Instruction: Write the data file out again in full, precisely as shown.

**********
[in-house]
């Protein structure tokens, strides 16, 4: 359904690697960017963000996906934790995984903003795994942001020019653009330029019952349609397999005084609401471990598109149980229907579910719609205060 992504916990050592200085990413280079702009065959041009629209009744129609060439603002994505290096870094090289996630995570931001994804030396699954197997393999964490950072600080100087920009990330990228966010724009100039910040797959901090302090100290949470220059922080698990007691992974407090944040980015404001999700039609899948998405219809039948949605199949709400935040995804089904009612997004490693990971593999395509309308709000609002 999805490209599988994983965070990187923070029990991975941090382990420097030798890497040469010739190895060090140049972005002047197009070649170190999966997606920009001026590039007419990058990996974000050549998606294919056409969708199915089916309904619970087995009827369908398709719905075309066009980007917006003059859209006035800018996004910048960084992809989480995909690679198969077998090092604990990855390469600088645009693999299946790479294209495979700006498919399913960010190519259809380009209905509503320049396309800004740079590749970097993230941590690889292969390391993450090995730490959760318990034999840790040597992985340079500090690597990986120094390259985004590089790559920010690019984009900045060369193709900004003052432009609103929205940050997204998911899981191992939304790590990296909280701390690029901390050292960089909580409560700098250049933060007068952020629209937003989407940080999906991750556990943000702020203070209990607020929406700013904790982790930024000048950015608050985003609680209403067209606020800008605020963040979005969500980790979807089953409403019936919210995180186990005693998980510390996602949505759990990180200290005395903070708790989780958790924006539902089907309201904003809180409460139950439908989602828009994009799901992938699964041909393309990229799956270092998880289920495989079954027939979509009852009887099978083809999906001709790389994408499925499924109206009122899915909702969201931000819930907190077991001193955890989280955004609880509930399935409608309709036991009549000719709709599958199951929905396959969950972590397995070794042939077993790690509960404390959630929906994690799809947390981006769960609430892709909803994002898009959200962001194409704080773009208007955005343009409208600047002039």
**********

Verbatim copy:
[in-house]
């Protein structure tokens, strides 16, 4: 359904690697960017963000996906934790995984903003795994942001020019653009330029019952349609397999005084609401471990598109149980229907579910719609205060 992504916990050592200085990413280079702009065959041009629209009744129609060439603002994505290096870094090289996630995570931001994804030396699954197997393999964490950072600080100087920009990330990228966010724009100039910040797959901090302090100290949470220059922080698990007691992974407090944040980015404001999700039609899948998405219809039948949605199949709400935040995804089904009612997004490693990971593999395509309308709000609002 999805490209599988994983965070990187923070029990991975941090382990420097030798890497040469010739190895060090140049972005002047197009070649170190999966997606920009001026590039007419990058990996974000050549998606294919056409969708199915089916309904619970087995009827369908398709719905075309066009980007917006003059859209006035800018996004910048960084992809989480995909690679198969077998090092604990990855390469600088645009693999299946790479294209495979700006498919399913960010190519259809380009209905509503320049396309800004740079590749970097993230941590690889292969390391993450090995730490959760318990034999840790040597992985340079500090690597990986120094390259985004590089790559920010690019984009900045060369193709900004003052432009609103929205940050997204998911899981191992939304790590990296909280701390690029901390050292960089909580409560700098250049933060007068952020629209937003989407940080999906991750556990943000702020203070209990607020929406700013904790982790930024000048950015608050985003609680209403067209606020800008605020963040979005969500980790979807089953409403019936919210995180186990005693998980510390996602949505759990990180200290005395903070708790989780958790924006539902089907309201904003809180409460139950439908989602828009994009799901992938699964041909393309990229799956270092998880289920495989079954027939979509009852009887099978083809999906001709790389994408499925499924109206009122899915909702969201931000819930907190077991001193955890989280955004609880509930399935409608309709036991009549000719709709599958199951929905396959969950972590397995070794042939077993790690509960404390959630929906994690799809947390981006769960609430892709909803994002898009959200962001194409704080773009208007955005343009409208600047002039």